Three CBS faculty members named AAAS fellows

November 24, 2020


2020 AAAS Fellows

Jessica Hellmann, Elizabeth Borer and Nathan Springer were all named 2020 AAAS fellows. 

College of Biological Sciences faculty members Elizabeth Borer, Jessica Hellmann and Nathan Springer are among the five University of Minnesota faculty named 2020 American Association for the Advancement of Science (AAAS) Fellow.

Election as an AAAS Fellow is an honor bestowed upon AAAS members by their peers for scientifically or socially distinguished efforts to advance science or its applications. This year, 489 members nationwide were selected for this honor. 

Elizabeth Borer, Professor, Ecology, Evolution and Behavior
Elizabeth Borer co-founded the Nutrient Network, a global ecological research collaborative that currently involves scientists at 140 sites spanning 26 countries, and is a principal investigator at Cedar Creek Ecosystem Science Reserve. Her research focuses on ways that global changes interact to control the composition and function of ecological communities. She is among this year’s most cited researchers. Among her distinctions, Borer is an Ecological Society of America Fellow and a Leopold Leadership Program Fellow. 

“Global environmental challenges like pollution and biodiversity loss are playing out on every continent, but most of our data come from studies at just a few locations. In my research, I’m working to understand the ways that ecosystems are resilient or sensitive to these changes,” Borer says, “and to do this, I’m also working to envision and foster a new way to use large-scale international collaborative experimentation to study environmental change on Earth.”

Borer is being honored as an AAAS Fellow for her distinguished contributions to the field of ecology, particularly to nutrient dynamics of grassland ecosystems. 

Jessica Hellmann, Professor, Ecology, Evolution and Behavior
Jessica Hellmann is the Russell M. & Elizabeth M. Bennett Professor of Ecology, Evolution, and Behavior, director of the University’s Institute on the Environment and the Ecolab Chair for Environmental Leadership. Her research centers on global change ecology and climate adaptation as well as on the reduction of greenhouse gas emissions, and she regularly advises state and national governments on environmental issues. Hellmann led an important paradigm shift in ecology and natural resource management by showing that adaptation — living with climate change — is just as crucial to the future of humanity and Earth’s ecosystems as slowing and stopping greenhouse gas emissions.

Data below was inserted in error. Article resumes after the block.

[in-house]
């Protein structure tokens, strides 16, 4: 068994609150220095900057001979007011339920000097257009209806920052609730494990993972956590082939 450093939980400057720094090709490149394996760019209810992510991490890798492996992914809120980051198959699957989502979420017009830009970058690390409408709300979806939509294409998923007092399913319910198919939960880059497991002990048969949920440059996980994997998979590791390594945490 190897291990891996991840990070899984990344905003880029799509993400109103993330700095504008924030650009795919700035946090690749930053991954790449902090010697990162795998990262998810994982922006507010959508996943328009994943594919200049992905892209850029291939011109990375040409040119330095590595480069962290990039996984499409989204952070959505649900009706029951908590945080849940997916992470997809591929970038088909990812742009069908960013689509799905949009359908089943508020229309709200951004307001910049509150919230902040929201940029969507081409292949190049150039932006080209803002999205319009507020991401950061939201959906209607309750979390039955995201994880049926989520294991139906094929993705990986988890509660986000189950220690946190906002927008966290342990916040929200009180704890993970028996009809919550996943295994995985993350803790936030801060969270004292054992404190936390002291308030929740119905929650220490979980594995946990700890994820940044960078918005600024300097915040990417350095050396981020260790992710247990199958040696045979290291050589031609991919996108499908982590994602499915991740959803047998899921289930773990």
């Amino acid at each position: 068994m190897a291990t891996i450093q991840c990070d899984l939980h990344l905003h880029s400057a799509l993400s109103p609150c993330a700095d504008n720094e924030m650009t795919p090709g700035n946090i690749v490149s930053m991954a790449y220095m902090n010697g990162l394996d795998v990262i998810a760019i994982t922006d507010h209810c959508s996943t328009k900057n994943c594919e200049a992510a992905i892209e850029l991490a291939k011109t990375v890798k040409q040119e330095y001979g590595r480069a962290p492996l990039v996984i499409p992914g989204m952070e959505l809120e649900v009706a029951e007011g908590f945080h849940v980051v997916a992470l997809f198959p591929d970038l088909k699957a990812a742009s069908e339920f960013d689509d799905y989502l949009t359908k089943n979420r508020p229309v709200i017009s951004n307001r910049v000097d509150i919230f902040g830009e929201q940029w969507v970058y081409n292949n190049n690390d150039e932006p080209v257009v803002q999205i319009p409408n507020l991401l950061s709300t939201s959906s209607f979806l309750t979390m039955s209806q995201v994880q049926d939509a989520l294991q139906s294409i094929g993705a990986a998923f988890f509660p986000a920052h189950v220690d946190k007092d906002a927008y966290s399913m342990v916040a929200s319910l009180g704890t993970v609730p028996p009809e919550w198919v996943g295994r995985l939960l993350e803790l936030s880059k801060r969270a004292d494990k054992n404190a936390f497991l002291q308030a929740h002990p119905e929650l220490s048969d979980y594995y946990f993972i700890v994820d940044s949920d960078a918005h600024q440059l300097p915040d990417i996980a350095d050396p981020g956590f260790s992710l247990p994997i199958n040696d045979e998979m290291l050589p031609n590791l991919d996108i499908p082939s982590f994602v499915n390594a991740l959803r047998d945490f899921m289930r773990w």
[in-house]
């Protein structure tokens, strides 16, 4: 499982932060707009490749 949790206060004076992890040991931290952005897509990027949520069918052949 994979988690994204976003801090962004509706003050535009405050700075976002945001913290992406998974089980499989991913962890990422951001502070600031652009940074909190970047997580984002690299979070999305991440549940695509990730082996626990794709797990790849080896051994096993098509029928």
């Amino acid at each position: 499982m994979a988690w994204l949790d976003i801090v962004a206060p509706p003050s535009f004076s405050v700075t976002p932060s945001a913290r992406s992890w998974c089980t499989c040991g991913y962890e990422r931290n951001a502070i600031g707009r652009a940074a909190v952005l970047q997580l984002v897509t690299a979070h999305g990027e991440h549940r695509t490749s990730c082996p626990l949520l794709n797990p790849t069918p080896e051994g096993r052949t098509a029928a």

”I’m working to understand how a changing climate affects our biosphere and what we can do to reduce those effects through smart natural resource management,” Hellmann says. “But my work in ecology also inspires me to do interdisciplinary work too, including work on the human consequences of climate change and ways to reduce and stop the emission of greenhouse gases.” 

Hellmann is being recognized as a AAAS Fellow for her distinguished contributions to and leadership in the fields of conservation biology and sustainability science, particularly organismal and society adaptation to climate change.

Nathan Springer, Professor, Plant and Microbial Biology
Nathan Springer is a McKnight Presidential Endowed Professor. His research focuses on the use of genetic and genomic approaches to study natural variation for gene expression and chromatin in maize. 

He studies how genomes of different individuals in a species vary and how this influences phenotype with an eye to improving predictions of traits based on genetic information. Among other distinctions, Springer received the 2019 Charles Albert Schull Award from the American Society of Plant Biologists.

“I have been tremendously fortunate to have the opportunity to work on interesting science questions with a set of wonderful collaborators,” Springer says. “Many highly talented individuals have been part of my research team and it has been a great pleasure to work with them and make new discoveries together.”  

Springer is being recognized as a AAAS Fellow for his distinguished contributions to genomics and epigenetics of crop plants, and their impact on variation of gene expression.

This year’s Fellows will be formally announced in the AAAS News and Notes section of the journal Science on Friday, November 27. A virtual Fellows Forum – an induction ceremony for the new Fellows – will be held on Saturday, February 13, 2021.